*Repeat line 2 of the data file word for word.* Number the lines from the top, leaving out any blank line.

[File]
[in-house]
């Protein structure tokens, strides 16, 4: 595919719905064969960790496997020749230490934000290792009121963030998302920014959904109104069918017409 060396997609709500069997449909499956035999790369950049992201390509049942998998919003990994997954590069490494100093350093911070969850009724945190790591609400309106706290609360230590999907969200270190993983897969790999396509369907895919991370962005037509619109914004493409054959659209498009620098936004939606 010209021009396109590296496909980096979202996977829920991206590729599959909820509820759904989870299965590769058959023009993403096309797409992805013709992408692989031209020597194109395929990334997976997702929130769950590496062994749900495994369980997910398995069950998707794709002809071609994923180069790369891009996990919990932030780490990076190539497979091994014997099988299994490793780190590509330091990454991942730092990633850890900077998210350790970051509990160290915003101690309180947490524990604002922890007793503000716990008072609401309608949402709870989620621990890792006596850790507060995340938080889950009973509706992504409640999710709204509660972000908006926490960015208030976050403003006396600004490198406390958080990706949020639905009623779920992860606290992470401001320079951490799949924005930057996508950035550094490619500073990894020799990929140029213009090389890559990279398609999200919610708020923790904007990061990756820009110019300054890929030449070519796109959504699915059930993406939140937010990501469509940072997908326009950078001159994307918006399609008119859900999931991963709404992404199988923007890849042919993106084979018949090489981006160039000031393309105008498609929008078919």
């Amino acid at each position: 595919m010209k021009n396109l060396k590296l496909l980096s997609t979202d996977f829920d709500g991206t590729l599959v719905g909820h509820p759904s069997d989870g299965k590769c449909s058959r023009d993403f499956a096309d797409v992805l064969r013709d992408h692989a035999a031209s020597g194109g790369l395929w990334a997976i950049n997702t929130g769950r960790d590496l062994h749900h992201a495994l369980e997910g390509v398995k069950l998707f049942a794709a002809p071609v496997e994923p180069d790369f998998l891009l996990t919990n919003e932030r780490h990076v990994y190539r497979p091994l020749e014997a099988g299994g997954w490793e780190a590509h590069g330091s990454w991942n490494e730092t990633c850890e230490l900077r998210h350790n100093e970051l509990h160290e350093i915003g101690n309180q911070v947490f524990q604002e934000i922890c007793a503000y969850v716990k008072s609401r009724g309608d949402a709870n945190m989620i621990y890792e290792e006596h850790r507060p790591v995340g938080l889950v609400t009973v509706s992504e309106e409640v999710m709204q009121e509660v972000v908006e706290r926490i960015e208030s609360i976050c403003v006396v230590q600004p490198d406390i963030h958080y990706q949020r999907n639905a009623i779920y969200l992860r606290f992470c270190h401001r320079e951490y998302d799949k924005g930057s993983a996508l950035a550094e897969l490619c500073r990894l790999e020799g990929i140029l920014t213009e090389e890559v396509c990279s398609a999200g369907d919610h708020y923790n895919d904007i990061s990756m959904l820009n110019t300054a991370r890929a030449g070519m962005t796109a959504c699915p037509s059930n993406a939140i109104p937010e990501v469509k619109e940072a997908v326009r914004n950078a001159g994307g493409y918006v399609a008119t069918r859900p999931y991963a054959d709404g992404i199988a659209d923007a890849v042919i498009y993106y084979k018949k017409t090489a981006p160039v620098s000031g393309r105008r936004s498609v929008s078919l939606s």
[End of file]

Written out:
């Protein structure tokens, strides 16, 4: 595919719905064969960790496997020749230490934000290792009121963030998302920014959904109104069918017409 060396997609709500069997449909499956035999790369950049992201390509049942998998919003990994997954590069490494100093350093911070969850009724945190790591609400309106706290609360230590999907969200270190993983897969790999396509369907895919991370962005037509619109914004493409054959659209498009620098936004939606 010209021009396109590296496909980096979202996977829920991206590729599959909820509820759904989870299965590769058959023009993403096309797409992805013709992408692989031209020597194109395929990334997976997702929130769950590496062994749900495994369980997910398995069950998707794709002809071609994923180069790369891009996990919990932030780490990076190539497979091994014997099988299994490793780190590509330091990454991942730092990633850890900077998210350790970051509990160290915003101690309180947490524990604002922890007793503000716990008072609401309608949402709870989620621990890792006596850790507060995340938080889950009973509706992504409640999710709204509660972000908006926490960015208030976050403003006396600004490198406390958080990706949020639905009623779920992860606290992470401001320079951490799949924005930057996508950035550094490619500073990894020799990929140029213009090389890559990279398609999200919610708020923790904007990061990756820009110019300054890929030449070519796109959504699915059930993406939140937010990501469509940072997908326009950078001159994307918006399609008119859900999931991963709404992404199988923007890849042919993106084979018949090489981006160039000031393309105008498609929008078919």